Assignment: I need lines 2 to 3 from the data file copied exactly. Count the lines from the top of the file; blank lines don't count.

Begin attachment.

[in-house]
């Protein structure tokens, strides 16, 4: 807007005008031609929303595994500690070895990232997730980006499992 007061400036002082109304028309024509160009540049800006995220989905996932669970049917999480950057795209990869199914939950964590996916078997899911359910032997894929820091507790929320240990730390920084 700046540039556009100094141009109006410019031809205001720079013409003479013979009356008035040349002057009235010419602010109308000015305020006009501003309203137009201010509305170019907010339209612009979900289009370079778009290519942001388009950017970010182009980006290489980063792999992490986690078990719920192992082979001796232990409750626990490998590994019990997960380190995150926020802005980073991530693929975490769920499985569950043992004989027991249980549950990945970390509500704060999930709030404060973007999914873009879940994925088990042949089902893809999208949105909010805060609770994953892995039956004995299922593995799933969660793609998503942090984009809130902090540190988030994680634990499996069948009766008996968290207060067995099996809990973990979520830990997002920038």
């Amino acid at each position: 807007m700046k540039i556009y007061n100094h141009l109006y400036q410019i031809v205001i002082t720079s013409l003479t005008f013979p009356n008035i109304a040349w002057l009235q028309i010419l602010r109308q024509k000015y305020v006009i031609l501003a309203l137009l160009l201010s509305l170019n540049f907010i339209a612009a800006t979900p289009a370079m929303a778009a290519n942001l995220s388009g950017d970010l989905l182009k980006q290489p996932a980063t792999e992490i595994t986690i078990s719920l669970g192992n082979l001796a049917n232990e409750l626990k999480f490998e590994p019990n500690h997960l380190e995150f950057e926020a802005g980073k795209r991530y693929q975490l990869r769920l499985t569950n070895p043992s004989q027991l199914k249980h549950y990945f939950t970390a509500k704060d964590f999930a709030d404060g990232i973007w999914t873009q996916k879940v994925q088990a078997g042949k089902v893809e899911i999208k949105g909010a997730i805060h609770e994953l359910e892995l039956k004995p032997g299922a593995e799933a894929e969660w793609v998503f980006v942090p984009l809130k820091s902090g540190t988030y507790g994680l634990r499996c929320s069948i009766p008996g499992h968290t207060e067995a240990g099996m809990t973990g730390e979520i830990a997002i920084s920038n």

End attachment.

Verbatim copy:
């Protein structure tokens, strides 16, 4: 807007005008031609929303595994500690070895990232997730980006499992 007061400036002082109304028309024509160009540049800006995220989905996932669970049917999480950057795209990869199914939950964590996916078997899911359910032997894929820091507790929320240990730390920084 700046540039556009100094141009109006410019031809205001720079013409003479013979009356008035040349002057009235010419602010109308000015305020006009501003309203137009201010509305170019907010339209612009979900289009370079778009290519942001388009950017970010182009980006290489980063792999992490986690078990719920192992082979001796232990409750626990490998590994019990997960380190995150926020802005980073991530693929975490769920499985569950043992004989027991249980549950990945970390509500704060999930709030404060973007999914873009879940994925088990042949089902893809999208949105909010805060609770994953892995039956004995299922593995799933969660793609998503942090984009809130902090540190988030994680634990499996069948009766008996968290207060067995099996809990973990979520830990997002920038």
């Amino acid at each position: 807007m700046k540039i556009y007061n100094h141009l109006y400036q410019i031809v205001i002082t720079s013409l003479t005008f013979p009356n008035i109304a040349w002057l009235q028309i010419l602010r109308q024509k000015y305020v006009i031609l501003a309203l137009l160009l201010s509305l170019n540049f907010i339209a612009a800006t979900p289009a370079m929303a778009a290519n942001l995220s388009g950017d970010l989905l182009k980006q290489p996932a980063t792999e992490i595994t986690i078990s719920l669970g192992n082979l001796a049917n232990e409750l626990k999480f490998e590994p019990n500690h997960l380190e995150f950057e926020a802005g980073k795209r991530y693929q975490l990869r769920l499985t569950n070895p043992s004989q027991l199914k249980h549950y990945f939950t970390a509500k704060d964590f999930a709030d404060g990232i973007w999914t873009q996916k879940v994925q088990a078997g042949k089902v893809e899911i999208k949105g909010a997730i805060h609770e994953l359910e892995l039956k004995p032997g299922a593995e799933a894929e969660w793609v998503f980006v942090p984009l809130k820091s902090g540190t988030y507790g994680l634990r499996c929320s069948i009766p008996g499992h968290t207060e067995a240990g099996m809990t973990g730390e979520i830990a997002i920084s920038n």